Commission Lunches Corruption Survey

Feb 22 , 2020

The Federal Ethics & Anti-Corruption Commission announced that it has started a national survey to look into the impact of corruption in Ethiopia over the past decade. The survey was launched last October and is scheduled to be completed this June. It will reveal the level of corruption in the country, the types of corruption and the key sectors that have been affected. It will also detail the extent of the threat that corruption poses to the nation's economic, political and social development. It is also expected to identify gaps in the ongoing efforts to fight corruption and suggest mechanisms that might be more effective. The surveys findings will be used to design a ten-year national anti­-corruption strategy. The 2019 Transparency International Index ranked Ethiopia as the 96th least corrupt nation out of 180 countries. The country has improved 18 ranks from its 114th position in 2018.



A painting depicts traditional farming equipment at the Science Museum around the Arat Kilo area. Since the seizing of power by the current administration, large-scale architectural projects marked by grandeur have proliferated across the capital. The satellite city being built in the Yeka mountains, which is set to cost around 600 billion Br, according to the Prime Minister, is one such project yet to see the light of day. Some estimates put the plot size for the project at around 503hct despit...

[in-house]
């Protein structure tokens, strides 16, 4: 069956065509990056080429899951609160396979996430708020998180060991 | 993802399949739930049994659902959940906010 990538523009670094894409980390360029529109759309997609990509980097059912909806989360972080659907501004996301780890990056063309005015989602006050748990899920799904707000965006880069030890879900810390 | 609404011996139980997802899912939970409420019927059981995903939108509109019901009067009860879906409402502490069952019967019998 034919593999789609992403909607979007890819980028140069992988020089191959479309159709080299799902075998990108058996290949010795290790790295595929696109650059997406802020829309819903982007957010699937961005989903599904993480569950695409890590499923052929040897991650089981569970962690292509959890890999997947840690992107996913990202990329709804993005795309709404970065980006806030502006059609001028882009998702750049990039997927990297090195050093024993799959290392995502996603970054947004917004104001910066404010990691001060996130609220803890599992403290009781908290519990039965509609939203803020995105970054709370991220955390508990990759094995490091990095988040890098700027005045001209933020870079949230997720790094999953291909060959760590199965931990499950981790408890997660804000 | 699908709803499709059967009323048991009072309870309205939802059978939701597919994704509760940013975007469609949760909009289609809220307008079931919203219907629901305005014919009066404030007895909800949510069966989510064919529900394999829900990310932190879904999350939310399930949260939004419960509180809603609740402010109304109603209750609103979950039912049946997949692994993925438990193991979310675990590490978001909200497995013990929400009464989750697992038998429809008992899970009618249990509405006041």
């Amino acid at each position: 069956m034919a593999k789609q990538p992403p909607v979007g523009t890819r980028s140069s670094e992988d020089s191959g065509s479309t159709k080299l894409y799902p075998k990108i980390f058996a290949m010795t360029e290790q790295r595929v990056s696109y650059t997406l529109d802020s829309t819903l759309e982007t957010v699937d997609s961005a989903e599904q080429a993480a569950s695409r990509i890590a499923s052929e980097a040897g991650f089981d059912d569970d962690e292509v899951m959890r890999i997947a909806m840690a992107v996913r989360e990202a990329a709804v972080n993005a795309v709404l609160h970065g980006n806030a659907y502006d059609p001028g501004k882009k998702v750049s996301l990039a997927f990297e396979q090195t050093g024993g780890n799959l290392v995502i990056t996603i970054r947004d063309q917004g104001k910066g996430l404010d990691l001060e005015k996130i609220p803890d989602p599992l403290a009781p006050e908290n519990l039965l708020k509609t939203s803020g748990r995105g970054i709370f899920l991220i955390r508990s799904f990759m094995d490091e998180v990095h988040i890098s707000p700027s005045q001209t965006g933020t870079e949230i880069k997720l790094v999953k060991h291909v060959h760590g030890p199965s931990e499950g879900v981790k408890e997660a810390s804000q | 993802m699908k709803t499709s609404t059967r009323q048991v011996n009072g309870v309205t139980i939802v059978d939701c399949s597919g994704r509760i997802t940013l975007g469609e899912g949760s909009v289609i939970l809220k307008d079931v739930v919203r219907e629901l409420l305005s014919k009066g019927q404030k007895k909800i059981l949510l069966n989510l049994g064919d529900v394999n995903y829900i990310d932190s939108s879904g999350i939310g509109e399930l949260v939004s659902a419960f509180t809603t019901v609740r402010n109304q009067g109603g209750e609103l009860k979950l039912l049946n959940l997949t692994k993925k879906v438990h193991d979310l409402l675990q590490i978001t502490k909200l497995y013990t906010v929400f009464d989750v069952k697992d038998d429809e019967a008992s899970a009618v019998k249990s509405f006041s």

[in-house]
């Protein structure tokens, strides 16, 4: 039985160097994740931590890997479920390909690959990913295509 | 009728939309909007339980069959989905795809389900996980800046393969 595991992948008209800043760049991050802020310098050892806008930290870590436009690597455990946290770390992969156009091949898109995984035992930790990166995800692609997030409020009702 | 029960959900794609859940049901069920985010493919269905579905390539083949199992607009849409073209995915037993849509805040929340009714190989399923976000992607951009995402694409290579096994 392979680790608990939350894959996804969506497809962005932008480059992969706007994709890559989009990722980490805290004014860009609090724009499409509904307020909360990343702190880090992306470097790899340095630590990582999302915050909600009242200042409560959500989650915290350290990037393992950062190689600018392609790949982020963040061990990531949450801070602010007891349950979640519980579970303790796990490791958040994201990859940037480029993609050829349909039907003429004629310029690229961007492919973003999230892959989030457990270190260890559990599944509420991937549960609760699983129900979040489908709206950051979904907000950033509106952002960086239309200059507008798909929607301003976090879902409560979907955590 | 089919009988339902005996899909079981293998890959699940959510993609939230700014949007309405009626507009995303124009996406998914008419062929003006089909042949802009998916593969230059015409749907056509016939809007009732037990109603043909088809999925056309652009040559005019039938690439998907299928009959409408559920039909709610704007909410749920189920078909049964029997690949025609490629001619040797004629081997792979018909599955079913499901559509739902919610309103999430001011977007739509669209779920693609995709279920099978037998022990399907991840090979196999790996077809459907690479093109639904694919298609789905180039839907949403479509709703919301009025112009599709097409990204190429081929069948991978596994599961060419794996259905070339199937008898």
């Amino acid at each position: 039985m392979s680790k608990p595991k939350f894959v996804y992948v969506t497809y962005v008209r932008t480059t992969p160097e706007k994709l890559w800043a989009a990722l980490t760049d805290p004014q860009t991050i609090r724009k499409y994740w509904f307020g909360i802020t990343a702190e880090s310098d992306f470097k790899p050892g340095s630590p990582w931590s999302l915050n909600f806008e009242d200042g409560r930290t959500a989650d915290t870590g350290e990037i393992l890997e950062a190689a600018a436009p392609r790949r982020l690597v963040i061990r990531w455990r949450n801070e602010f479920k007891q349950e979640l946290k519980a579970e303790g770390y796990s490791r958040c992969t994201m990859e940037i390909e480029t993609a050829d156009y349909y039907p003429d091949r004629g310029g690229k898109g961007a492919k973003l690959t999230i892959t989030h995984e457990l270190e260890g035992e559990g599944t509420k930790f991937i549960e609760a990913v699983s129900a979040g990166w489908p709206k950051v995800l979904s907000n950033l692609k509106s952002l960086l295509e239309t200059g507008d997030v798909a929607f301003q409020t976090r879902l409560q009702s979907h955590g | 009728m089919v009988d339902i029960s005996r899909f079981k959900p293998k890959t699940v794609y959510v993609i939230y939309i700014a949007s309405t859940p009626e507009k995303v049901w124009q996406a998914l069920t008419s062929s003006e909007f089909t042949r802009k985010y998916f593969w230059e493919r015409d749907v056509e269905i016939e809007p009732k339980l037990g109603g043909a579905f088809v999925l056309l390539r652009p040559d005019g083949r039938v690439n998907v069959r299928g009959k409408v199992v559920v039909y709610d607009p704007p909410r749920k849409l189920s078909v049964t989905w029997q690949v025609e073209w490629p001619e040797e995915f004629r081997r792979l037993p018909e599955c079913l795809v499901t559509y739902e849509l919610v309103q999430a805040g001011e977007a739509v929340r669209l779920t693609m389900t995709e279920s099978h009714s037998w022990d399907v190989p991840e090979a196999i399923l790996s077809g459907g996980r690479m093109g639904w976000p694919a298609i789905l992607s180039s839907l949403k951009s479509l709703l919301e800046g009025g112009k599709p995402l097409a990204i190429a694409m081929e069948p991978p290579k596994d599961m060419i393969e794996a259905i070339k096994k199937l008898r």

A queue for diagnostics at the nation's largest state-owned hospital, Black Lion. As the health sector is largely funded by development partners from abroad, decreased support as donors shied away due to the war in the North has required the suspension of several new projects. Social health Insurance slated for next year was scraped due to a budgetary shortfall of five billion Birr. With the physician-to-patient ratio titering at around 1:30,000, queues in public hospitals are commonplace in Eth...



A street vendor puts up pepper for sale around the Lideta area. With agricultural produce accounting for the largest share of the nation's GDP at around 40pc, setbacks in the delivery of fertilizer have become a source of strife in rural Ethiopia. Only a third of the scheduled fertilizer of 1.3 million quintals has been distributed into the hands of farmers this year. This is despite the year being one in which the government claims to have met local demand for wheat and started exporting. Low p...